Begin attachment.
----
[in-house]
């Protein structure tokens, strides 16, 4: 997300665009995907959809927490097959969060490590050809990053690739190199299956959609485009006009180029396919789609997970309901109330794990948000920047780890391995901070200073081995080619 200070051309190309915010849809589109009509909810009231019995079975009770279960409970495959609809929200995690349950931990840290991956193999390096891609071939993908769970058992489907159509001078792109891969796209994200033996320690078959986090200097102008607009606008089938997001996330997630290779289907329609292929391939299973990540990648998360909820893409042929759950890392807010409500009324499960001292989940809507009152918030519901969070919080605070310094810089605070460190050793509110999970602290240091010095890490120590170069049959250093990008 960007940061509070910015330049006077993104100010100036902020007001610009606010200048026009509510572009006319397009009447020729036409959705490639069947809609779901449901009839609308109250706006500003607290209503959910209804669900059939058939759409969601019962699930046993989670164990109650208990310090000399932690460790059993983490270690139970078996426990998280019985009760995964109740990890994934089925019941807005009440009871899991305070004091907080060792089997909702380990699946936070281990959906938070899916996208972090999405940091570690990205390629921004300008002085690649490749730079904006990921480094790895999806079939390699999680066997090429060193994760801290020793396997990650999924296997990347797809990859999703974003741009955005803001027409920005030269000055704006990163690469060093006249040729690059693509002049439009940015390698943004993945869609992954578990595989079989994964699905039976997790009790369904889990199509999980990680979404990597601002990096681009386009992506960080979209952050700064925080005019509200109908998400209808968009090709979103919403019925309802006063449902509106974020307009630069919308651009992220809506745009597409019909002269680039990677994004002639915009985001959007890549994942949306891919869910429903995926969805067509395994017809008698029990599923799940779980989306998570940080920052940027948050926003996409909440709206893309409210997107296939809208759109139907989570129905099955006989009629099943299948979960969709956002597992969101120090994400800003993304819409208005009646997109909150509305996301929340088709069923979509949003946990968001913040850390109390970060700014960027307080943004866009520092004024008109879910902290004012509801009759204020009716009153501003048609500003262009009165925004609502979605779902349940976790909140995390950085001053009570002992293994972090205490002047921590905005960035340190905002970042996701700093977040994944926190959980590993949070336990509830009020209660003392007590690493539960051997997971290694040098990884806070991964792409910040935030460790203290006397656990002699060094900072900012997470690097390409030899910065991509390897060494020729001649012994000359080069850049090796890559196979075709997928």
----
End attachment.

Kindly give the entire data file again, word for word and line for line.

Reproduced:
[in-house]
């Protein structure tokens, strides 16, 4: 997300665009995907959809927490097959969060490590050809990053690739190199299956959609485009006009180029396919789609997970309901109330794990948000920047780890391995901070200073081995080619 200070051309190309915010849809589109009509909810009231019995079975009770279960409970495959609809929200995690349950931990840290991956193999390096891609071939993908769970058992489907159509001078792109891969796209994200033996320690078959986090200097102008607009606008089938997001996330997630290779289907329609292929391939299973990540990648998360909820893409042929759950890392807010409500009324499960001292989940809507009152918030519901969070919080605070310094810089605070460190050793509110999970602290240091010095890490120590170069049959250093990008 960007940061509070910015330049006077993104100010100036902020007001610009606010200048026009509510572009006319397009009447020729036409959705490639069947809609779901449901009839609308109250706006500003607290209503959910209804669900059939058939759409969601019962699930046993989670164990109650208990310090000399932690460790059993983490270690139970078996426990998280019985009760995964109740990890994934089925019941807005009440009871899991305070004091907080060792089997909702380990699946936070281990959906938070899916996208972090999405940091570690990205390629921004300008002085690649490749730079904006990921480094790895999806079939390699999680066997090429060193994760801290020793396997990650999924296997990347797809990859999703974003741009955005803001027409920005030269000055704006990163690469060093006249040729690059693509002049439009940015390698943004993945869609992954578990595989079989994964699905039976997790009790369904889990199509999980990680979404990597601002990096681009386009992506960080979209952050700064925080005019509200109908998400209808968009090709979103919403019925309802006063449902509106974020307009630069919308651009992220809506745009597409019909002269680039990677994004002639915009985001959007890549994942949306891919869910429903995926969805067509395994017809008698029990599923799940779980989306998570940080920052940027948050926003996409909440709206893309409210997107296939809208759109139907989570129905099955006989009629099943299948979960969709956002597992969101120090994400800003993304819409208005009646997109909150509305996301929340088709069923979509949003946990968001913040850390109390970060700014960027307080943004866009520092004024008109879910902290004012509801009759204020009716009153501003048609500003262009009165925004609502979605779902349940976790909140995390950085001053009570002992293994972090205490002047921590905005960035340190905002970042996701700093977040994944926190959980590993949070336990509830009020209660003392007590690493539960051997997971290694040098990884806070991964792409910040935030460790203290006397656990002699060094900072900012997470690097390409030899910065991509390897060494020729001649012994000359080069850049090796890559196979075709997928």